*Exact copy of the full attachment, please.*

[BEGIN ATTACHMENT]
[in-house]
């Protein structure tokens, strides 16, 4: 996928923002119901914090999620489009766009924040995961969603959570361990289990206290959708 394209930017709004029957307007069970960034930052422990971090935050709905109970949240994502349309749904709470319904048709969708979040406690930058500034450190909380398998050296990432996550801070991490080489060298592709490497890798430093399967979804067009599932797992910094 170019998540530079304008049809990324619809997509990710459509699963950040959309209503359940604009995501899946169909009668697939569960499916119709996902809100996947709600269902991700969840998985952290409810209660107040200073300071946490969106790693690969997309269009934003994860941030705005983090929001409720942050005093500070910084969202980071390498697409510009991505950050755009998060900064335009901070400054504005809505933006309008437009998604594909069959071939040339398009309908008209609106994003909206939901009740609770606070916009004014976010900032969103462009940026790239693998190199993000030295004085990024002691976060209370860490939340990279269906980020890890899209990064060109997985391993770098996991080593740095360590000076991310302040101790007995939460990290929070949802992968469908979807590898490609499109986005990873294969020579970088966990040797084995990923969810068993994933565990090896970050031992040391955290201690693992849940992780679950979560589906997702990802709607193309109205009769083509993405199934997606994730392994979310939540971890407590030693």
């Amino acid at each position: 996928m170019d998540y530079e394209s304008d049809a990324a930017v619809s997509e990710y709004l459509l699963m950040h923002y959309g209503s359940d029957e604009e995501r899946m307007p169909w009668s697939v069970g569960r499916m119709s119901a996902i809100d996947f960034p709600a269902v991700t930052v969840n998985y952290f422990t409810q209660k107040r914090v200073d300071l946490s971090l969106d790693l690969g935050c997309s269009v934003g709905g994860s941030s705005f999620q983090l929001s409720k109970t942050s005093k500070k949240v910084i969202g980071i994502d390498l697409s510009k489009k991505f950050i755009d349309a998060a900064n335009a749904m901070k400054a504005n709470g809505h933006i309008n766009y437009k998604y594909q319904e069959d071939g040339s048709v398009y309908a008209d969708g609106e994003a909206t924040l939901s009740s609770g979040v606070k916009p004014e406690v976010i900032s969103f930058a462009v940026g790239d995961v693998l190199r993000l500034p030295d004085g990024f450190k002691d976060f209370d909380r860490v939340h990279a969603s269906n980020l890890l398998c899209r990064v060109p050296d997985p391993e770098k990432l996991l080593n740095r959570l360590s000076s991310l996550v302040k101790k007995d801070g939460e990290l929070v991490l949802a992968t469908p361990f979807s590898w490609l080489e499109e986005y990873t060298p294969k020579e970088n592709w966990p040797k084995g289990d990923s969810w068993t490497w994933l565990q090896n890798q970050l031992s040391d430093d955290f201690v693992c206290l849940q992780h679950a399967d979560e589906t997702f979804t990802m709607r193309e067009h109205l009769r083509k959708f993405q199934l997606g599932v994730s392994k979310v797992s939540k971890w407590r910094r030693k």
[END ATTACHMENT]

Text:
[in-house]
């Protein structure tokens, strides 16, 4: 996928923002119901914090999620489009766009924040995961969603959570361990289990206290959708 394209930017709004029957307007069970960034930052422990971090935050709905109970949240994502349309749904709470319904048709969708979040406690930058500034450190909380398998050296990432996550801070991490080489060298592709490497890798430093399967979804067009599932797992910094 170019998540530079304008049809990324619809997509990710459509699963950040959309209503359940604009995501899946169909009668697939569960499916119709996902809100996947709600269902991700969840998985952290409810209660107040200073300071946490969106790693690969997309269009934003994860941030705005983090929001409720942050005093500070910084969202980071390498697409510009991505950050755009998060900064335009901070400054504005809505933006309008437009998604594909069959071939040339398009309908008209609106994003909206939901009740609770606070916009004014976010900032969103462009940026790239693998190199993000030295004085990024002691976060209370860490939340990279269906980020890890899209990064060109997985391993770098996991080593740095360590000076991310302040101790007995939460990290929070949802992968469908979807590898490609499109986005990873294969020579970088966990040797084995990923969810068993994933565990090896970050031992040391955290201690693992849940992780679950979560589906997702990802709607193309109205009769083509993405199934997606994730392994979310939540971890407590030693």
């Amino acid at each position: 996928m170019d998540y530079e394209s304008d049809a990324a930017v619809s997509e990710y709004l459509l699963m950040h923002y959309g209503s359940d029957e604009e995501r899946m307007p169909w009668s697939v069970g569960r499916m119709s119901a996902i809100d996947f960034p709600a269902v991700t930052v969840n998985y952290f422990t409810q209660k107040r914090v200073d300071l946490s971090l969106d790693l690969g935050c997309s269009v934003g709905g994860s941030s705005f999620q983090l929001s409720k109970t942050s005093k500070k949240v910084i969202g980071i994502d390498l697409s510009k489009k991505f950050i755009d349309a998060a900064n335009a749904m901070k400054a504005n709470g809505h933006i309008n766009y437009k998604y594909q319904e069959d071939g040339s048709v398009y309908a008209d969708g609106e994003a909206t924040l939901s009740s609770g979040v606070k916009p004014e406690v976010i900032s969103f930058a462009v940026g790239d995961v693998l190199r993000l500034p030295d004085g990024f450190k002691d976060f209370d909380r860490v939340h990279a969603s269906n980020l890890l398998c899209r990064v060109p050296d997985p391993e770098k990432l996991l080593n740095r959570l360590s000076s991310l996550v302040k101790k007995d801070g939460e990290l929070v991490l949802a992968t469908p361990f979807s590898w490609l080489e499109e986005y990873t060298p294969k020579e970088n592709w966990p040797k084995g289990d990923s969810w068993t490497w994933l565990q090896n890798q970050l031992s040391d430093d955290f201690v693992c206290l849940q992780h679950a399967d979560e589906t997702f979804t990802m709607r193309e067009h109205l009769r083509k959708f993405q199934l997606g599932v994730s392994k979310v797992s939540k971890w407590r910094r030693k």